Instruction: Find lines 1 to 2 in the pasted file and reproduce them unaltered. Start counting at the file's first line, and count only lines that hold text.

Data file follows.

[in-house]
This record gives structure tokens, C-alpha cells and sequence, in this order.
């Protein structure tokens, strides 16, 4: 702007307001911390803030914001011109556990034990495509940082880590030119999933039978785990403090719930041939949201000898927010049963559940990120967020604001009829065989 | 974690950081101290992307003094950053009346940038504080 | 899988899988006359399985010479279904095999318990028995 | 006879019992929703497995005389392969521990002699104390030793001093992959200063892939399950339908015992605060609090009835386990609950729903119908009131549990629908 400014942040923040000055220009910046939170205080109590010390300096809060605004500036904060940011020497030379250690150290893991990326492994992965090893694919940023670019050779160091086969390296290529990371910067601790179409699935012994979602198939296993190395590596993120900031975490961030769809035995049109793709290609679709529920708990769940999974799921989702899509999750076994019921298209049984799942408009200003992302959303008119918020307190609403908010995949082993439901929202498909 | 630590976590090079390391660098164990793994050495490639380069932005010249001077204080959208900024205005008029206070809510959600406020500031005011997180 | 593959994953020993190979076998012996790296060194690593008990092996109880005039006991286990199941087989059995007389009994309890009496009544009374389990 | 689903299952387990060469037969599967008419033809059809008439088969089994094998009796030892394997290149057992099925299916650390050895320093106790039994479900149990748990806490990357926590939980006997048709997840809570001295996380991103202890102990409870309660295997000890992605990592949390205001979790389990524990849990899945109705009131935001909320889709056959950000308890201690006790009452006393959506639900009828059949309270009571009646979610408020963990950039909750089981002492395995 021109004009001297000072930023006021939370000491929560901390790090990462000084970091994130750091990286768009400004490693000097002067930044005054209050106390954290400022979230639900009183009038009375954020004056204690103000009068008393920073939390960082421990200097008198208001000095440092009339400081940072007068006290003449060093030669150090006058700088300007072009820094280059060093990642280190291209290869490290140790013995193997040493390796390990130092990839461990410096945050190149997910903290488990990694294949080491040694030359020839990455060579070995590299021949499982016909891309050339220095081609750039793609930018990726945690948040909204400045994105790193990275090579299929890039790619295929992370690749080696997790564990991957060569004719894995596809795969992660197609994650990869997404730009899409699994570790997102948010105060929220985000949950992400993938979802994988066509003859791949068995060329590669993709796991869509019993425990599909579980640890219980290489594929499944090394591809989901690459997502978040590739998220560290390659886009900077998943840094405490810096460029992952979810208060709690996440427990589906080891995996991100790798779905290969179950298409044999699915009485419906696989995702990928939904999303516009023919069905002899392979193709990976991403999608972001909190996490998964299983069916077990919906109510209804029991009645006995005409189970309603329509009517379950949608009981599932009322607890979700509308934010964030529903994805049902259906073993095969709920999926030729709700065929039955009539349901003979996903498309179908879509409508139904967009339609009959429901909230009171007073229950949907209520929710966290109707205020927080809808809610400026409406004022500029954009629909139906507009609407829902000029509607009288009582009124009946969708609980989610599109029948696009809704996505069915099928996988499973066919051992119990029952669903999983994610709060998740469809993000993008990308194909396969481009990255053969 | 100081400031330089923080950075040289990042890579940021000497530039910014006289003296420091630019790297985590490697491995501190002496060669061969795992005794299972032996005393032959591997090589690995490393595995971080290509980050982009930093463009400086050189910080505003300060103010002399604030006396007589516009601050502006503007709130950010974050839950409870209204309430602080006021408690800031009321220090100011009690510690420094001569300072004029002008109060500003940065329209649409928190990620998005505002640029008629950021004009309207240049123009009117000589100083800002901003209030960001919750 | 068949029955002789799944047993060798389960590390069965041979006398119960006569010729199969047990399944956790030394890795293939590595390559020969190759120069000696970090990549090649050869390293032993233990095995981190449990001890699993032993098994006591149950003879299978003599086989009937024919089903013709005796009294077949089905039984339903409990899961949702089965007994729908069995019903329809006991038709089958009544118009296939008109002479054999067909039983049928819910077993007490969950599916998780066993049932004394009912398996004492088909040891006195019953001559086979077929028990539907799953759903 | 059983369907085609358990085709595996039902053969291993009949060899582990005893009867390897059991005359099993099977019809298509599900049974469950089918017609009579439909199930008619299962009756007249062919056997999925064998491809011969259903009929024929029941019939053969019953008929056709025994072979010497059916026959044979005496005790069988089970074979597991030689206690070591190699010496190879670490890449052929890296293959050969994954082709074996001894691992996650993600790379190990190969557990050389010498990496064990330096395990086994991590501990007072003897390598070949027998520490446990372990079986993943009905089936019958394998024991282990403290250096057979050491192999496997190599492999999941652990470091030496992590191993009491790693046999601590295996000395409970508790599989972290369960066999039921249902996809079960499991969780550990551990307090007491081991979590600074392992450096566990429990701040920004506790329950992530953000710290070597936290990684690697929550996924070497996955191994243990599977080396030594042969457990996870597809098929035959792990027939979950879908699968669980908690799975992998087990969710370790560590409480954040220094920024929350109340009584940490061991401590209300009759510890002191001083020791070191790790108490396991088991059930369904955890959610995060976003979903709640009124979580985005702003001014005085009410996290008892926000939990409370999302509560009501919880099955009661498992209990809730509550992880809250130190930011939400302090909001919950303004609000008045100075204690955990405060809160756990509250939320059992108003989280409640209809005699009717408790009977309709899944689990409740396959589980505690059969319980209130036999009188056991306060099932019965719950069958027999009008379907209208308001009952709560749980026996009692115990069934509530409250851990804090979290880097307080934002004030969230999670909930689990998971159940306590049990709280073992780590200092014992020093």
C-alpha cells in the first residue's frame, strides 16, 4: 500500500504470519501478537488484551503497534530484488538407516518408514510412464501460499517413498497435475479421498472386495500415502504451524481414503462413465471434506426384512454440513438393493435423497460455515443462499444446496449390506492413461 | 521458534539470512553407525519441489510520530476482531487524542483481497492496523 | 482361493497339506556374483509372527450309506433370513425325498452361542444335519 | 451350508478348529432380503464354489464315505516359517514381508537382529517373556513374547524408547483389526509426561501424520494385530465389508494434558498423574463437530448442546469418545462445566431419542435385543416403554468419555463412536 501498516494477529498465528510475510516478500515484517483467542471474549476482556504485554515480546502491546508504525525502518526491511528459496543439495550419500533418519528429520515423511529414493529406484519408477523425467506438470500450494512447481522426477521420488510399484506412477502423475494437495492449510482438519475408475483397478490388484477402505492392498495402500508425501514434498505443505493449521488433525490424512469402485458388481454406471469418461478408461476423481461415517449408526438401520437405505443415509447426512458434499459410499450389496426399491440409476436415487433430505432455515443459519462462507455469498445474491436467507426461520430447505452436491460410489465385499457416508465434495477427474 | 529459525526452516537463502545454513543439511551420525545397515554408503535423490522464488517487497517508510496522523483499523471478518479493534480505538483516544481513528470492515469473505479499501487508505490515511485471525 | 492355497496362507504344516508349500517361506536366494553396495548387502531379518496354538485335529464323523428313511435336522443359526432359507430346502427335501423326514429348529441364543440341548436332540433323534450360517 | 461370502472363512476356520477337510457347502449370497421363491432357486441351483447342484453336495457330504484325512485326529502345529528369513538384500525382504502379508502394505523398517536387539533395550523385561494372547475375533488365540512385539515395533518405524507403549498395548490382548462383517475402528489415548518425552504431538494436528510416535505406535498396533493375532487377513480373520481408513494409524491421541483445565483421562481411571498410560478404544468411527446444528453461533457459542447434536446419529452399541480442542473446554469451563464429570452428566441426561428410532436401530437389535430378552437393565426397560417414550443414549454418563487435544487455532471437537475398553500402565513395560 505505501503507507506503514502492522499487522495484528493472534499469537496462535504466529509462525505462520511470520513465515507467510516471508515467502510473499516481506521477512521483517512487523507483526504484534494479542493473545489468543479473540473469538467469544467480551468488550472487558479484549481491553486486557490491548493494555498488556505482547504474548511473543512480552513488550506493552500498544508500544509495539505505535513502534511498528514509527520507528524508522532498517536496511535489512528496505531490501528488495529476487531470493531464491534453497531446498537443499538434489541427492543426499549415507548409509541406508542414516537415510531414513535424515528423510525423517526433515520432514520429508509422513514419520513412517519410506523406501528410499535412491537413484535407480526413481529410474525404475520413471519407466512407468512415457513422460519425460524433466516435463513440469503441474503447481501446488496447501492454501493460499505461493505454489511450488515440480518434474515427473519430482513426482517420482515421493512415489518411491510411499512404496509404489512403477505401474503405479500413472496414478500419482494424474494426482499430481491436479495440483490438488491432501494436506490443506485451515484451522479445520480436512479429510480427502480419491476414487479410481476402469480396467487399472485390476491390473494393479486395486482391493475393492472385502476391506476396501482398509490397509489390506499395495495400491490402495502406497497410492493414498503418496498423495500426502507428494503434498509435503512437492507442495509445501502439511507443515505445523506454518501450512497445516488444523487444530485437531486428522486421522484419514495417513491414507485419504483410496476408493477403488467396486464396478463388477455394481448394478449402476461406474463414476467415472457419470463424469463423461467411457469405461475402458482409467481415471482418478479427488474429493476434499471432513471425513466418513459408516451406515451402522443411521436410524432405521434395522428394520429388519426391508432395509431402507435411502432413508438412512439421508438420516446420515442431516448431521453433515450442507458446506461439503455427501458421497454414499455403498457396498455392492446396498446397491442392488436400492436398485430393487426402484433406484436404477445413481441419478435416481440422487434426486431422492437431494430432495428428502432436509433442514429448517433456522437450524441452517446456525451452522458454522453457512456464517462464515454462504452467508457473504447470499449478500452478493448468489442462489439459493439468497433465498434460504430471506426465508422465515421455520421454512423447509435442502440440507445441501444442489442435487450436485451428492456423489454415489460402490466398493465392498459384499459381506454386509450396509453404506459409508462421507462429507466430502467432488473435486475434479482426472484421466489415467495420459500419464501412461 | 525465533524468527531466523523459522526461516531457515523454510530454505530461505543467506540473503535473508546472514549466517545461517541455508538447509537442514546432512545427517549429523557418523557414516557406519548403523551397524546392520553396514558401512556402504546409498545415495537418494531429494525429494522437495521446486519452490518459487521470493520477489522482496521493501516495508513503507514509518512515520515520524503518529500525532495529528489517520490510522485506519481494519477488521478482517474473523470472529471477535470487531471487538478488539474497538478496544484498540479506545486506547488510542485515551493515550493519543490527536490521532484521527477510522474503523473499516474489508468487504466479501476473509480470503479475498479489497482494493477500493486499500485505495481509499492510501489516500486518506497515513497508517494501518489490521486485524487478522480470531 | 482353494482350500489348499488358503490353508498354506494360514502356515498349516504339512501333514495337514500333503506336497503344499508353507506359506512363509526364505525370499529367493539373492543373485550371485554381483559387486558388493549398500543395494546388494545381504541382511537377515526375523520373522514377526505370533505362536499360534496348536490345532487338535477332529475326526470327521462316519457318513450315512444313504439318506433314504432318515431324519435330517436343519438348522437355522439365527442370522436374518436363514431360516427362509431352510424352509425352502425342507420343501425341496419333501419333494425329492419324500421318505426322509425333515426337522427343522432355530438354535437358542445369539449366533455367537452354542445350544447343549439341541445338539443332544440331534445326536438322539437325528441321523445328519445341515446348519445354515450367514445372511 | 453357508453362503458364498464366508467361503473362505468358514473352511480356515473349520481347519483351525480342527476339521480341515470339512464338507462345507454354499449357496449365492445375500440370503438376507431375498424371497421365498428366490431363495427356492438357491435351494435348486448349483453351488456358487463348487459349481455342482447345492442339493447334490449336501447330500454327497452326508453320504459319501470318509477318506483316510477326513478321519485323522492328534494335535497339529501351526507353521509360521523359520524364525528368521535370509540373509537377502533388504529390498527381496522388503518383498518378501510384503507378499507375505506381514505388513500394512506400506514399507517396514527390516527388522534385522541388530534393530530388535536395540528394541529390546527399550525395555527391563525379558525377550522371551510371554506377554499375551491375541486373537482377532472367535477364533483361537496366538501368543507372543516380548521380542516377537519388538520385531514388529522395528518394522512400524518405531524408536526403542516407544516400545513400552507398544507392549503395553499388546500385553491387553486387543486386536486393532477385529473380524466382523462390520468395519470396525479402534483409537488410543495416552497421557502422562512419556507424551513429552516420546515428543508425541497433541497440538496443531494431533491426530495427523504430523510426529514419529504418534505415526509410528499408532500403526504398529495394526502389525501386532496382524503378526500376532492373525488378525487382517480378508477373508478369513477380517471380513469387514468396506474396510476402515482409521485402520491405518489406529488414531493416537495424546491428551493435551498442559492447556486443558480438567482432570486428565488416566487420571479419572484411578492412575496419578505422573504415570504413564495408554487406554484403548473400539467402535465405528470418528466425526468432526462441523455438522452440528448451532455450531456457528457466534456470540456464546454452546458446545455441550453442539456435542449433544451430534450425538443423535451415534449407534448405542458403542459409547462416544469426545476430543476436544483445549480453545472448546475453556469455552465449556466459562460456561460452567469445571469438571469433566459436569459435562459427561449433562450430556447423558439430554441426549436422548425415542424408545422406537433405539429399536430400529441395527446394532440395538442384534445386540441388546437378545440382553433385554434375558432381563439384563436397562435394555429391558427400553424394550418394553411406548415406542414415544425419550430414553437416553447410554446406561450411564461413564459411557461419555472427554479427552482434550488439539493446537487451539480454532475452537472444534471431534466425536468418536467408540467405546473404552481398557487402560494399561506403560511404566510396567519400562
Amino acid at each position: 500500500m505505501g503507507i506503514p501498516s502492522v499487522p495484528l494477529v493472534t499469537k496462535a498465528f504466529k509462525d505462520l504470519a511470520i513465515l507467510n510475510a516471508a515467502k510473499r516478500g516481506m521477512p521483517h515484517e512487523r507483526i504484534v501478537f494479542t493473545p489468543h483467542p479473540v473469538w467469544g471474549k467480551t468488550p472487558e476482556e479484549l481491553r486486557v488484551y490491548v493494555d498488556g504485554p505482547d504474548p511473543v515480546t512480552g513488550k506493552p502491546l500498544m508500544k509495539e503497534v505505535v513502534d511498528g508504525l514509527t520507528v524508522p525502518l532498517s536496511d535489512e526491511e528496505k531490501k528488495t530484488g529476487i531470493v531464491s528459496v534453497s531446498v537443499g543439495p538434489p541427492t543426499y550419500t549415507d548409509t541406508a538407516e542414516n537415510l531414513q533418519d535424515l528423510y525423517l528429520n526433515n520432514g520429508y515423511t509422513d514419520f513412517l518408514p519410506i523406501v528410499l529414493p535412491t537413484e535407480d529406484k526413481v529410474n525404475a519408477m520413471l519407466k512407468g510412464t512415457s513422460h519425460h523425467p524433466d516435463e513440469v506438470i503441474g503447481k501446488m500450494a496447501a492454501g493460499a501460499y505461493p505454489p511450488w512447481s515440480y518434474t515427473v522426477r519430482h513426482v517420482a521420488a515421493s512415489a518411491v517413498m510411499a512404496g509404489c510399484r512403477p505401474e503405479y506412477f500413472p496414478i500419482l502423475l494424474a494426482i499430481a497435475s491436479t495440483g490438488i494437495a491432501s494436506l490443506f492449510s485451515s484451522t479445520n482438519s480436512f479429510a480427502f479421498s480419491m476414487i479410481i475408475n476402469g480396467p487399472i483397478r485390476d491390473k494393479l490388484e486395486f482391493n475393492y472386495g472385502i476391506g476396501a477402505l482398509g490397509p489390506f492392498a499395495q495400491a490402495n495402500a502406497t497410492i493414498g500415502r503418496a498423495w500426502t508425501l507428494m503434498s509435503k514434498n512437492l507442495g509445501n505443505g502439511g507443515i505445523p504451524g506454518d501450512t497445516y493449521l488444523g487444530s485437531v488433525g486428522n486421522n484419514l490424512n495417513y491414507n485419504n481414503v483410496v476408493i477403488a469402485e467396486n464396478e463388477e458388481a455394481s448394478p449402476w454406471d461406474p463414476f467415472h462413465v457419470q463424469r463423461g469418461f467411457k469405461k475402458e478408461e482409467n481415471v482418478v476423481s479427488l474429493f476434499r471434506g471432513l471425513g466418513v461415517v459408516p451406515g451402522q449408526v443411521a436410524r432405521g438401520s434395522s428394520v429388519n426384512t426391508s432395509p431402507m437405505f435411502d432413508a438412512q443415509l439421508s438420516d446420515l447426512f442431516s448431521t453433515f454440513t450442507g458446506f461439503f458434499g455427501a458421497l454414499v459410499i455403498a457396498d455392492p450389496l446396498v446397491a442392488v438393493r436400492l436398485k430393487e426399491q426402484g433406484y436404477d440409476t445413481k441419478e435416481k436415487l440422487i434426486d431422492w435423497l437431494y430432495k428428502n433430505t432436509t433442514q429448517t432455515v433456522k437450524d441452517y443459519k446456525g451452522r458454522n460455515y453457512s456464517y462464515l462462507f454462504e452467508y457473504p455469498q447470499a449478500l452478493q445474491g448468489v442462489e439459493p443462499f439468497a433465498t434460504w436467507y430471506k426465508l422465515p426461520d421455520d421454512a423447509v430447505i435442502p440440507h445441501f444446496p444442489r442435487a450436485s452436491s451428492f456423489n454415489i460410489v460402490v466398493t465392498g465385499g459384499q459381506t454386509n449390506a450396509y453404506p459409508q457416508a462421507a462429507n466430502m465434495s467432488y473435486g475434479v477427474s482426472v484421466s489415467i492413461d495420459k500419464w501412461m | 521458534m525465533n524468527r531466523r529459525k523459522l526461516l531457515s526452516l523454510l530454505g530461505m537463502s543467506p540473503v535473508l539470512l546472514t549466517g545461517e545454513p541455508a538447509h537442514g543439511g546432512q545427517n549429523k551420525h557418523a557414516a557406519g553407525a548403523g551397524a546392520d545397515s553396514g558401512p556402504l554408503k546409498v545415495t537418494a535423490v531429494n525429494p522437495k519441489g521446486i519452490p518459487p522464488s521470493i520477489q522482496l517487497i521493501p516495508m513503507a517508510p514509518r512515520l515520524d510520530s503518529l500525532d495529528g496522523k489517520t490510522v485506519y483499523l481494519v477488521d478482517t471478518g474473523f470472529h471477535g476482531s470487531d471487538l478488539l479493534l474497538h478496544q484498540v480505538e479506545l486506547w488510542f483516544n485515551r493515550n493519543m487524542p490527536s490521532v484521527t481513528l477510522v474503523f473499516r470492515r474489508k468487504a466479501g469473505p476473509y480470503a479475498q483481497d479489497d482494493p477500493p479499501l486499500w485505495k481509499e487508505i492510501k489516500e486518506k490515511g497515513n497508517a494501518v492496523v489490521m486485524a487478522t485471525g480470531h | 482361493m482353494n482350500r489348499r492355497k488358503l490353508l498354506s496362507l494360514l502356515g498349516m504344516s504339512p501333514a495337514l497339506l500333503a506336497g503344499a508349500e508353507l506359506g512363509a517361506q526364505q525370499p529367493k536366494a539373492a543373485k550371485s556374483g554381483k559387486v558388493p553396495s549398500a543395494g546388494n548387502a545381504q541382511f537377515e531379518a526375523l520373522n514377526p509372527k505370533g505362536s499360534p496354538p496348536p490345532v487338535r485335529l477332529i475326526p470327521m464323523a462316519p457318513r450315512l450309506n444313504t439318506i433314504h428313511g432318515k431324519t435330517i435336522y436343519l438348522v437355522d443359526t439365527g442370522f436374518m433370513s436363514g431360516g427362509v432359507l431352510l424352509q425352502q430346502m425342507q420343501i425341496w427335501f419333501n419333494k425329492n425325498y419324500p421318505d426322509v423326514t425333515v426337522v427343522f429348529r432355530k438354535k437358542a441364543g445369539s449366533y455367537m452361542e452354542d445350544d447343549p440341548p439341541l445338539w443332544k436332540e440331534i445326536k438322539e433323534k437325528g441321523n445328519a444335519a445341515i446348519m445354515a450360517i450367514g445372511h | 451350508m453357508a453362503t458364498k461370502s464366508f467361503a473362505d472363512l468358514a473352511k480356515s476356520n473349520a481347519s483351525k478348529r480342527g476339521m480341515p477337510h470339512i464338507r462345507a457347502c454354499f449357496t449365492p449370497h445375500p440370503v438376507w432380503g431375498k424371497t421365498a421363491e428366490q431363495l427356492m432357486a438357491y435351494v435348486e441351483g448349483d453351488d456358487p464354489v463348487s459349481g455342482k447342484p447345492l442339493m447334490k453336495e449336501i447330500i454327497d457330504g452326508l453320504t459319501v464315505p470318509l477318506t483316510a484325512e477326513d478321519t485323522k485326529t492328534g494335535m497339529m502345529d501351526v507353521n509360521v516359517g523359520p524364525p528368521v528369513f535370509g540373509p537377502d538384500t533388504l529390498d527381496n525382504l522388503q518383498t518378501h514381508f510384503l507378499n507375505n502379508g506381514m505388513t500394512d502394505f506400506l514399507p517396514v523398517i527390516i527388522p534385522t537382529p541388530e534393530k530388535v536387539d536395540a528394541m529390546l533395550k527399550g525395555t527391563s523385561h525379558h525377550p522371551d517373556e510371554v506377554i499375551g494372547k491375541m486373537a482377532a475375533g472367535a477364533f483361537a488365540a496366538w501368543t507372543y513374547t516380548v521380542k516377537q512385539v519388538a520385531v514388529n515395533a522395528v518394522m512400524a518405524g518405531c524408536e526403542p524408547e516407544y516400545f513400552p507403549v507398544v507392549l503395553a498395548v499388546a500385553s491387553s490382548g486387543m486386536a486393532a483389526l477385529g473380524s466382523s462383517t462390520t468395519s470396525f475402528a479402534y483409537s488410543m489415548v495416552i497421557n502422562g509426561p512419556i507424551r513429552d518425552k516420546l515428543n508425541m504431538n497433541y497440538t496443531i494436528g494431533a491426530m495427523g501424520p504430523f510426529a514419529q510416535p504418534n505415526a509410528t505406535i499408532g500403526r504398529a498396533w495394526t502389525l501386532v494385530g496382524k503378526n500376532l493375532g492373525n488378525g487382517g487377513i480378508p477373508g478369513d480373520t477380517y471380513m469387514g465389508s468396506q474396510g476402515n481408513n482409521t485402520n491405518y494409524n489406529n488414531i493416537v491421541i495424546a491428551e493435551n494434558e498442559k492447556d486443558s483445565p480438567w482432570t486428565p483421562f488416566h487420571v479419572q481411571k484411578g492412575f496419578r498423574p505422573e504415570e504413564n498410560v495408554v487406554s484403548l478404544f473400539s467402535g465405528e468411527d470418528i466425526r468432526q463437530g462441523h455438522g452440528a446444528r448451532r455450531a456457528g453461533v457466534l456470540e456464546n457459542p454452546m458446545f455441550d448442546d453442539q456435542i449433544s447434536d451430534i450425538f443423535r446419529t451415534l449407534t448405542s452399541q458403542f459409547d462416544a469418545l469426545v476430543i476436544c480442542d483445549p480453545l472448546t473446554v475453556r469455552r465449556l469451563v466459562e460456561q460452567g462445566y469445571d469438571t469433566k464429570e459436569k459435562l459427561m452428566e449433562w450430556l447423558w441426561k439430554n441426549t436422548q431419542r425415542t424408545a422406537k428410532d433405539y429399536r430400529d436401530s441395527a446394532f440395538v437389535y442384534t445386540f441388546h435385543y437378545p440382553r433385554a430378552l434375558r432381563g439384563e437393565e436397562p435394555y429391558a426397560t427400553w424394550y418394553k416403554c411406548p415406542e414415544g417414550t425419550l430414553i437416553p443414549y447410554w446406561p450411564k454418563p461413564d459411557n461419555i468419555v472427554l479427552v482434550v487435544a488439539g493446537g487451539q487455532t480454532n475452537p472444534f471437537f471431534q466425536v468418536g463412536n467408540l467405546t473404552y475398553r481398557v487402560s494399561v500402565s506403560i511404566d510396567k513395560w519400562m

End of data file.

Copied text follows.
[in-house]
This record gives structure tokens, C-alpha cells and sequence, in this order.